Daniel and I had mentioned to her, in anticipation of opening the pool this spring, "Em, I think this is going to be your year." We overheard her confidently relaying that message to her grandfather, "Well Pop Pop," she had said, "Today is my year, so I'm going to be a great swimmer."
We opened the pool, and not much changed, but she kept reminding us, "Today is my year." Then a couple of weeks ago and out of nowhere, the little girl who would bob her head in the water only up to her eyelids got horizontal and started actually swimming. She still wore her puddle jumper but went off the slide and diving board for the first time (and then the second and third in rapid succession), with a broad and confident smile. "What happened, Em?" I asked, amazed.
"I told you, Mommy," she shrugged, "today is my year."
On one of my runs I listened to the song "The Great Unknown," by Jukebox the Ghost. I remarked later to Daniel about the line, "There's a thousand voices saying, 'the time is now.'"
It's so funny how empowering and sexy these songs and messages can be: The Time is Now! Change your Life! And I'm like, "Yes! I'm totally going to!"
Until it's 90 degrees and the air feels like soup and my kid is up too early so he has to come and it's time to run.When I am running down the street, I am not usually feeling empowered. I'm feeling tired and sweaty.
Or when it's 5:25 and I'm staring at a too-low word count through bleary eyes and even I'm not buying the words I'm writing-- they're all crap. When I am sitting on the couch gazing at a screen that lacks the brilliance I had planned, or at a content calendar that I'm woefully behind on, I am not feeling like a Great American Writer. I'm feeling like a failure who should probably stop calling herself a writer.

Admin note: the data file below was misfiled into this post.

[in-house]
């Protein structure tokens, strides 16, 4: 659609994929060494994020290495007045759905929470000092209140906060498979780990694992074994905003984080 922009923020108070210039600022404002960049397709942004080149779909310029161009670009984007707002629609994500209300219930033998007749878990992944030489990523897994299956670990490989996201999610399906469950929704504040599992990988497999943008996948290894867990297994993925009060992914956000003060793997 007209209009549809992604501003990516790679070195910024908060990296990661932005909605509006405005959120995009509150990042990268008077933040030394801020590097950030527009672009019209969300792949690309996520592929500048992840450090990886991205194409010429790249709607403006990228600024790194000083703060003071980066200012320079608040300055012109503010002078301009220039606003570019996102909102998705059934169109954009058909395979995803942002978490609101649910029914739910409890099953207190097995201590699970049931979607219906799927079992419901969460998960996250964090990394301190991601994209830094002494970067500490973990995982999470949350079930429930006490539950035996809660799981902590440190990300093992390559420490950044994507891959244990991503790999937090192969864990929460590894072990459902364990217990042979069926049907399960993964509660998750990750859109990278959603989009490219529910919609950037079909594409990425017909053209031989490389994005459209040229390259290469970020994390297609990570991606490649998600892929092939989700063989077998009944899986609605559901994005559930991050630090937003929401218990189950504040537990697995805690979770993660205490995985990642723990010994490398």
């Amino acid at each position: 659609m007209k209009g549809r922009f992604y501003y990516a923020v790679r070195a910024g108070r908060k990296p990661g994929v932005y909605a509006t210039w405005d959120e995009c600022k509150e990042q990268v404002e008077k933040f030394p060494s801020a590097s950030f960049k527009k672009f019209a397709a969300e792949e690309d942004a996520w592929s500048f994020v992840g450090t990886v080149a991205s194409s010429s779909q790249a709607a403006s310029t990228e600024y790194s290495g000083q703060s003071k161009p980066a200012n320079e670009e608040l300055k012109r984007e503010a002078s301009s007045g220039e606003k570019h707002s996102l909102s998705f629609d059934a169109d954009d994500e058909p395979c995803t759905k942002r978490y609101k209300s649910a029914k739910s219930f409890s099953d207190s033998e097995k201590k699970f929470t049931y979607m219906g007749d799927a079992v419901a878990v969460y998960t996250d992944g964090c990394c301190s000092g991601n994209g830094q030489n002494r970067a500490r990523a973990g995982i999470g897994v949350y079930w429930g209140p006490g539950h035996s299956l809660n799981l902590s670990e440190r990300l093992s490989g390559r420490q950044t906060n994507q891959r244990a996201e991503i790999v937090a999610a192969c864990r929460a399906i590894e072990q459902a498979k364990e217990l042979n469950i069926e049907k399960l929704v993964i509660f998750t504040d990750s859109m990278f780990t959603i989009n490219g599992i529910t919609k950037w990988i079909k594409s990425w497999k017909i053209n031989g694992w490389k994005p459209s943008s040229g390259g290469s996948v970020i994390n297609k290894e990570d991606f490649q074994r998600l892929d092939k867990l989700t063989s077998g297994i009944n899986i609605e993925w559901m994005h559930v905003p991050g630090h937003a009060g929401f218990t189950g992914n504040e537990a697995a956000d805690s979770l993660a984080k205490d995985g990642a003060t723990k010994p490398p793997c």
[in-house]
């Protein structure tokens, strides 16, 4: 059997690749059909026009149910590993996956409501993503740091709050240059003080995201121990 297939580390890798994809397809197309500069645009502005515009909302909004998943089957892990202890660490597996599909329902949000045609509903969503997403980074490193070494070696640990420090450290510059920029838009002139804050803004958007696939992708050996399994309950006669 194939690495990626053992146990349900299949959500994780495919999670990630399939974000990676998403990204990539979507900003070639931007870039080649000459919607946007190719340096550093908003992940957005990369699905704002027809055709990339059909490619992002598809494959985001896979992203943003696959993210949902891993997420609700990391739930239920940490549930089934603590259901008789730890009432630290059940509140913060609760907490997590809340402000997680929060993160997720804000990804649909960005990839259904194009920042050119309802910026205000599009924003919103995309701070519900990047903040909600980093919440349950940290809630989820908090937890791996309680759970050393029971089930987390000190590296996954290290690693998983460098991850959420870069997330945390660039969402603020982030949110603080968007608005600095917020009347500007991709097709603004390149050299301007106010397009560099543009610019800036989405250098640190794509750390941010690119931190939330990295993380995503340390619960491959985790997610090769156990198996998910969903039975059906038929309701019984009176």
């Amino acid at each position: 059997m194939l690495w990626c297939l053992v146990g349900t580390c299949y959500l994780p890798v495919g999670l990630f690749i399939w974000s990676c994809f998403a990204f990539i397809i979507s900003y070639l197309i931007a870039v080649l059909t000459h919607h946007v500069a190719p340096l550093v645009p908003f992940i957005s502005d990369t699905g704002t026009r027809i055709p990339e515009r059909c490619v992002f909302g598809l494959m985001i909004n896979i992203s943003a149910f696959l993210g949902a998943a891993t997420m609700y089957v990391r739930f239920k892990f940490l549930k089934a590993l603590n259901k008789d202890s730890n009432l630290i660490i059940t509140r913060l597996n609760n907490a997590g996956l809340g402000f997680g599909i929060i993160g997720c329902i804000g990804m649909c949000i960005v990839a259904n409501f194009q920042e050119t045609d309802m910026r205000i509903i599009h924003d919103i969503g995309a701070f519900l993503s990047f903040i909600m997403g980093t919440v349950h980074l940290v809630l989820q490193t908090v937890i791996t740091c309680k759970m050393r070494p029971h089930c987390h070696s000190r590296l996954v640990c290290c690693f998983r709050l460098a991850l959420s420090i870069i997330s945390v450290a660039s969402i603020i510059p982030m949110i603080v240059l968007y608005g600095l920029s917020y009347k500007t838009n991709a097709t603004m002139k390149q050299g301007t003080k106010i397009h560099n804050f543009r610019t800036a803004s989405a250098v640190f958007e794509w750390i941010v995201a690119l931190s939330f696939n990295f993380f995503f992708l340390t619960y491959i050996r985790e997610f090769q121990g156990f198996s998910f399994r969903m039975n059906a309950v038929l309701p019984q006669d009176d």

It turns out, in the moment, doing the things that have to be done is actually terrible. Change is so much less exciting than it promises to be. I fall off the wagon and drag myself back up again.
I watch Emerie swim, albeit still very much a struggling beginner. But I marvel at her pride as she explains to others, how it came to be that she couldn't swim at all and now she can, as if she is now an Olympic great. "Well," she says, "today is my year."
Maybe today is my year. I wrote an underwhelming blog post! Later I might go to yoga and fall out of a pose or hobble my way through my three-mile run. I might lose my patience with my children forty percent less often than I usually do, or maybe I'll apologize for it without being prompted by my seven-year-old. The sky's the limit, friends.
Today is my year.